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Pinellas County
Descendants of pioneer family recall the birth of Pinellas
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Photo by LESTER R. DAILEY
Shirley Moravec, left, and Joan Bates, granddaughters of Pinellas pioneer S.S. Coachman, examine a copy of the proclamation that created Pinellas County in 1912.
CLEARWATER – With its budget already stretched nearly to the breaking point, Pinellas County would be hard-pressed to throw itself an extravagant centennial party.

But sisters Shirley Moravec and Joan Bates, granddaughters of Pinellas pioneer S.S. Coachman, want all Pinellas residents to remember that this year marks our county’s 100th anniversary of independence from Hillsborough County.

When Hillsborough County was chartered, in 1834, it was much larger than it was today, and the Pinellas Peninsula was unofficially known as West Hillsborough. Almost from the start, there were West Hillsborough residents who wanted to secede from Hillsborough. After all, it was a two-day buggy ride from southern Pinellas to the county seat in Tampa. To add insult to injury, West Hillsborough residents paid a disproportionate share of county taxes but were shortchanged when it came to such county amenities as roads and schools.

“The taxes went to Tampa and never made their way back,” Bates said.

In 1906, to appease the growing number of secessionists in West Hillsborough, the county built a shell road from Tampa to Ozona, but that was of little use to the residents at the southern end of the peninsula. To appease them, the county built a bridge from mid-peninsula to the barrier islands. But that plan backfired when the flimsy bridge collapsed under the weight of a farm wagon and was never rebuilt.

The secession movement prevailed and, on May 23, 1911, Gov. Albert Gilchrist signed a proclamation allowing West Hillsborough to become Pinellas County. On Nov. 14, 1911, residents voted nearly 3-1 in favor of independence, which became official on Jan. 1, 1912.

When a new county is created, its most populous city usually becomes the county seat. In Pinellas County that would have been St. Petersburg. But because Clearwater is more centrally located, St. Petersburg allowed it to become the temporary county seat until a proper courthouse could be constructed in St. Petersburg.

But Clearwater residents figured that, if they could build a courthouse before St. Petersburg did, Clearwater would remain the county seat for at least another 20 years. They entered into a contract for a courthouse to be built in 30 days, where Peace Memorial Presbyterian Church now stands, at a cost of $3,750. S.S. Coachman and his brother, E. Horace Coachman, would supply the lumber from a site near Henry Plant’s hotel, which is now called the Belleview Biltmore.

St. Petersburg residents were furious and tried to stop the construction. They swore out an injunction and tried to have it served on S.S. Coachman, but Coachman heard that a process server was looking for him.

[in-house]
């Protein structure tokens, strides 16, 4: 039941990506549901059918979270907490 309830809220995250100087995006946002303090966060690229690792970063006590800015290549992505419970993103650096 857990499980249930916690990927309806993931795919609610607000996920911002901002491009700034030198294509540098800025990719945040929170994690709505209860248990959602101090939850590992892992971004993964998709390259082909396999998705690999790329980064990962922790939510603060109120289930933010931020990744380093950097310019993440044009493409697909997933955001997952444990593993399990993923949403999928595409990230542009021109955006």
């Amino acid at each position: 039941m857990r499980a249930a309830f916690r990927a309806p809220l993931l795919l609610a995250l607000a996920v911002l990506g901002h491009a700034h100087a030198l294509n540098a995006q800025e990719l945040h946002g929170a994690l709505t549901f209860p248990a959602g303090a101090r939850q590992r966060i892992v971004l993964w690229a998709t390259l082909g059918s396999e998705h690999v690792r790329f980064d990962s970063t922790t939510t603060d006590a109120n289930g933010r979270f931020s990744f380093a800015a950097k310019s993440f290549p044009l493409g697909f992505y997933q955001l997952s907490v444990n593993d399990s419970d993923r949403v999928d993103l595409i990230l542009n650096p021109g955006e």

“He got into a rowboat and rowed out into the Gulf, out of sight and out of reach,” Moravec said.

When legal methods failed to stop the construction, St. Petersburg residents began to consider illegal actions. But when word that a drunken mob from St. Petersburg might be coming to burn down the unfinished courthouse reached Clearwater, the men of Clearwater got their hunting rifles and took turns guarding the construction site.

“They started building around the clock,” Moravec said. “The women made coffee and sandwiches for the workers, and the courthouse that was supposed to take 30 days was completed in 10 days.”

A century later, Clearwater is still the Pinellas County seat. S.S. Coachman, a successful Clearwater merchant, was elected the first chairman of the new County Commission. The five-story Coachman Building that he built in downtown Clearwater still stands and its elevator operator, Joseph Hatchett, became one of Florida’s first black lawyers and later served as a justice of the Florida Supreme Court.

The downtown land where Coachman Park is now located belonged to E. Horace Coachman, whose house, Bay Hall, stood where Clearwater’s main library now stands, and the cedar tree he planted can still be seen. He said that he couldn’t afford to donate the land to the city, but would sell it at a bargain price.

When city officials said they couldn’t afford even the bargain price, he opined that they would have a good chance of getting a loan from either the Bank of Clearwater or the First National Bank. He didn’t mention that he served on the board of directors of both banks.

In 2000, the late S.S. Coachman was honored as one of 100 influential Floridians. The circa 1850 log cabin that he and his wife, Jessie, bought from the pioneer McMullen family in 1901 can still be seen at Heritage Village, the county’s 21-acre historical museum in Largo.

Editor’s note: Information for this story came from Shirley Moravec and Joan Bates and was confirmed through different written historical accounts of Pinellas County.

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